CPJ's Advocacy Toolkit
Developing an Advocacy Strategy
Advocacy How To's
- Forming Relationships with Policy-Makers
- Calling Your MP
- Meeting With Your MP
- Writing a Letter to Your MP
- Writing a Letter to a Cabinet Minister
- Meeting with civil servants
- Writing a One-Page Brief
- Preparing and Submitting a Petition
- Organizing a Public Meeting
- Organizing a Demonstration
- Working with the Media
- Writing a Press Release
- Using Social Media
- Engaging Younger Generations
A one-page brief is a useful tool to communicate your message to MPs, the media, and others. The one-page brief summarizes the problem, the background information, and the solutions that you propose. This is a good resource to bring to a meeting with an MP, to give to the media (for instance, if you are holding a media-covered event), or for anyone who is interested in learning about your issue.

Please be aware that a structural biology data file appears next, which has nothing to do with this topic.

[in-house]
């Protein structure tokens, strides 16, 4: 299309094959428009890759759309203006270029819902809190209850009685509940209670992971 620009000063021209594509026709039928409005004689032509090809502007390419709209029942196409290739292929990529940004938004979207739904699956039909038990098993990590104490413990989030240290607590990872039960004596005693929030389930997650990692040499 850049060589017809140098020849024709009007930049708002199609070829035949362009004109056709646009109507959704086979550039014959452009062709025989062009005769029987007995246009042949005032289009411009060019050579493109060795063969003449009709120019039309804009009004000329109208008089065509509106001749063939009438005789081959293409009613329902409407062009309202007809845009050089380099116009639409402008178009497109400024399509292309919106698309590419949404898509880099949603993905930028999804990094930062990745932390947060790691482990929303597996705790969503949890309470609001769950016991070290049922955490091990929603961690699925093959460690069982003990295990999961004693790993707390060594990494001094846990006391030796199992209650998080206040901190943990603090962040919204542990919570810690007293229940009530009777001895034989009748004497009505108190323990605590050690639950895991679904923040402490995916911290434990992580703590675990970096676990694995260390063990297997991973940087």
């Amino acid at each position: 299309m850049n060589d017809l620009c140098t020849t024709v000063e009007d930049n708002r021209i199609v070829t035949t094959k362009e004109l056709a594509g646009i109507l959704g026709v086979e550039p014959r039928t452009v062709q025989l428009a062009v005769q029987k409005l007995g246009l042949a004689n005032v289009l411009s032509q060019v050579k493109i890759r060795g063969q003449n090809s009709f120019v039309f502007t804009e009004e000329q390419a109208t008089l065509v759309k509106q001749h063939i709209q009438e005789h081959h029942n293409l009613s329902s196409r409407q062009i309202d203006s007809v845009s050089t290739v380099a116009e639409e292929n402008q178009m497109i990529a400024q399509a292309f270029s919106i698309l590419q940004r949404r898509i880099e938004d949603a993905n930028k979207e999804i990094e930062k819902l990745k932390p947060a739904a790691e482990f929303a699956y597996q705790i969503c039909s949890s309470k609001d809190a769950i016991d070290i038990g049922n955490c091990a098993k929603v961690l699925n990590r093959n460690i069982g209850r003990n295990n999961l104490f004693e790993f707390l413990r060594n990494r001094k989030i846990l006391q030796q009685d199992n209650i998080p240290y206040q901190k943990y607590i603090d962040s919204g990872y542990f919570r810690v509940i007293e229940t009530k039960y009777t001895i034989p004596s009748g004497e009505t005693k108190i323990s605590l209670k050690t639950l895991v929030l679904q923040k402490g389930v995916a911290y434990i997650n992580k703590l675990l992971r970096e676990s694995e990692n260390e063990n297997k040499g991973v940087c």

A one-page brief is particularly helpful if you are working with others on the issue. Having key ideas summarized in one page will help to maintain consistency within your group or organization. If one page is not enough to cover the essentials, it may spill over to a second page. Anything longer than two pages will probably not be read in full.
Your one-page brief should include:
- Your name and contact information.
- Your key message.
- The problem as you see it.
- Background on the issue and, if appropriate, your past involvement in it.
- The rationale for your solution.
- Your recommendations.
|Go Deeper. For more information on political activism, see Amanda Sussman’s book, The Art of the Possible.|